Northern Rockies Ecosystem Protection Act: The last best chance for the last best place
Montana Snowbowl pictured on December 20, 2020. SKC students do research in the mountains, and a recent donation by billionaire MacKenzie Scott will help them pay for new vans to take them to research sites.
Montana and the Northern Rockies are facing an unprecedented wave of development that is fracturing wildlife habitat, threatening water quality, and seeing vastly increased logging of our national forests under the guise of “restoration” and wildfire prevention.
There is hope to keep our forests standing, our wildlife healthy in secure and connected habitat, and ensure clean, cold water continues to pour from our mountain headwater streams and rivers. The Last Best Chance for the Last Best Place is the Northern Rockies Ecosystem Protection Act, which has just been introduced in the U.S. Senate as S.1531, by Sen. Sheldon Whitehouse and already has 11 Senate co-sponsors.
As more scientists and policy-makers understand every day, keeping our forests and the ecosystems they support intact is the nation’s best, cheapest, and most efficient way to combat the increasingly dire effects of climate change.
That’s what the act does by designating all of the remaining Inventoried Roadless Areas in the Northern Rockies as Wilderness, which would extend the nation’s highest level of land and water protection to approximately 23 million acres of public land in Washington, Idaho, Oregon, Montana and Wyoming.
Water is the lifeblood of the West and protecting the forests that shade mountain snowpack slows melting, which keeps water available for downstream use until later in the season when it is most needed. This is especially critical given the longer, hotter and drier summers the Northern Rockies are now experiencing.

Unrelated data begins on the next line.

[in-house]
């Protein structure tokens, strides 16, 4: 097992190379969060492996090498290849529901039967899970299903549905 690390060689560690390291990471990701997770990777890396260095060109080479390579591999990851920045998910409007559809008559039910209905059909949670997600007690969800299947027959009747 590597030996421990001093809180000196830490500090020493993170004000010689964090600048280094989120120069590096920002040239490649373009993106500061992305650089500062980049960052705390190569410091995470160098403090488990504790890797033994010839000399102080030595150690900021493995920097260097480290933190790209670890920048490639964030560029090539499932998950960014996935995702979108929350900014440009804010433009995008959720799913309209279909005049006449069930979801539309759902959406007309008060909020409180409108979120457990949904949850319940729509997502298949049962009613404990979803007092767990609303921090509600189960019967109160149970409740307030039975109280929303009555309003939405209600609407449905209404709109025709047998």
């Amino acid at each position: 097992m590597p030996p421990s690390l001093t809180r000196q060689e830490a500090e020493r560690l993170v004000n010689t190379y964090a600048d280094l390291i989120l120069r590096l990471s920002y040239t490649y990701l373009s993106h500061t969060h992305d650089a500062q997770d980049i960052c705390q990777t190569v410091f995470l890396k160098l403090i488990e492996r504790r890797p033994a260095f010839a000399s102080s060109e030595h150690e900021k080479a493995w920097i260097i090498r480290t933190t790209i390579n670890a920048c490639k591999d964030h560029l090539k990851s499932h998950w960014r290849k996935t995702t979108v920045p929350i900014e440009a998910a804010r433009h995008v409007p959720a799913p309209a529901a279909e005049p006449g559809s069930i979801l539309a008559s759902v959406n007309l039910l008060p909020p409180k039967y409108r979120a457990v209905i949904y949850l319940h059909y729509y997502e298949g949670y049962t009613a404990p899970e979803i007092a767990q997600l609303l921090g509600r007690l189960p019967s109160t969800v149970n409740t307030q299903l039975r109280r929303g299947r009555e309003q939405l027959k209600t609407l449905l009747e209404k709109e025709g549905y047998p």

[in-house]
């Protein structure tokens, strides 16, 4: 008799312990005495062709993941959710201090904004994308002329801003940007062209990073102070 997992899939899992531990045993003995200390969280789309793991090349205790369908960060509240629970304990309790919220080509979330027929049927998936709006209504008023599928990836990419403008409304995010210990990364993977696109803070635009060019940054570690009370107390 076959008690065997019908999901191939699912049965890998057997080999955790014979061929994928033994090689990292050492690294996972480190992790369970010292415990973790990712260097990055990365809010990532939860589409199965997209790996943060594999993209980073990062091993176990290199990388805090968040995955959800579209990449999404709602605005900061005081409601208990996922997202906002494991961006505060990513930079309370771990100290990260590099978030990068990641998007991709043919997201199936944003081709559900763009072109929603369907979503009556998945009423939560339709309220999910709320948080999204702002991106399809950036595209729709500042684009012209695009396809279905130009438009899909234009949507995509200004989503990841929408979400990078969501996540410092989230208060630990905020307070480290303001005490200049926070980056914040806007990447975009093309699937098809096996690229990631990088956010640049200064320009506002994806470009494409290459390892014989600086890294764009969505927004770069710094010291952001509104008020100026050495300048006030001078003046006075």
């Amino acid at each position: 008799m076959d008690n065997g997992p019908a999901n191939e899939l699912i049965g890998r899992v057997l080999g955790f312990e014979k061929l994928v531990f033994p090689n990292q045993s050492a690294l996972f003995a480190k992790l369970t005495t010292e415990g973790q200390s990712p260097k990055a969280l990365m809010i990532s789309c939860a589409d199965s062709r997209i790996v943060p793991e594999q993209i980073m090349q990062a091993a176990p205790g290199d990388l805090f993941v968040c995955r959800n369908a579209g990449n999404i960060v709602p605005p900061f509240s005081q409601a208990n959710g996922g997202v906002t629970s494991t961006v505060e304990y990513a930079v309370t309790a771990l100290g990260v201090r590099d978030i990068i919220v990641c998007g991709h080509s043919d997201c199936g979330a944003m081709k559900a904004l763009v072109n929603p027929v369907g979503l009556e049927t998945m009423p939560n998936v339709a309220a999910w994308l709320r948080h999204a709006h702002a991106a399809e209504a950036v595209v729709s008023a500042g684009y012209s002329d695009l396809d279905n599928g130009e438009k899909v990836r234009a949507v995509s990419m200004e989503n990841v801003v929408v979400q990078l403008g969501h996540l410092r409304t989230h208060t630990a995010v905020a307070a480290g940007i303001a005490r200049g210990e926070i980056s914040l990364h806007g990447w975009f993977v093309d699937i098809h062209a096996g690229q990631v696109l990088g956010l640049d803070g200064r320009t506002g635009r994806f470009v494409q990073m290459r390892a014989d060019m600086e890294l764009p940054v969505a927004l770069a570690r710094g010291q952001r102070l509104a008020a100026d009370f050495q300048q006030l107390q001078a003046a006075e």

The act also designates about 1,800 miles of rivers and streams as Wild and Scenic Rivers, which will protect them from the on-going rush of streamside development that results in sedimentation from bank erosion and nutrient pollution from septic systems. Keeping rivers and streams clean provides obvious benefits for our legendary Rocky Mountain fisheries and riverine ecosystems, but cleaner source water also translates into significant savings for municipal water treatment plants and higher quality water for citizens.
Much like the great work done by the revered Civilian Conservation Corps, the act will also put thousands of people to work. It will restore more than 1 million acres of habitat and watersheds damaged by past logging as well as removing 6,300 miles of old, continually eroding logging roads.
Despite the development pressures, the Northern Rockies remain home to almost all of the native species that were here when Lewis and Clark passed through on their expedition more than 200 years ago. NREPA ensures that traditional land and water migratory routes are restored for native wildlife and fish. This is especially important to threatened and endangered species such as grizzly bears, lynx, bull trout, wolverine, fisher and many other species currently facing inbreeding and extinction due to the lack of connecting corridors.
The act is based on solid science, not political expediency or special interest influence. It was written by prominent scientists and citizens from the Northern Rockies who live and work here, including Dr. John Craighead. who was named by National Geographic as one of the top 100 scientists of the 20th century.
The Northern Rockies Ecosystem Protection Act protects and restores the environment for native fish and wildlife, efficiently fights climate change, and creates thousands of good jobs restoring past damages.
Give future generations a chance to enjoy the diverse wildlife, clean rivers and majestic forested landscapes handed down to all Americans by generations past.
Mike Garrity is the executive director of the Alliance for the Wild Rockies.
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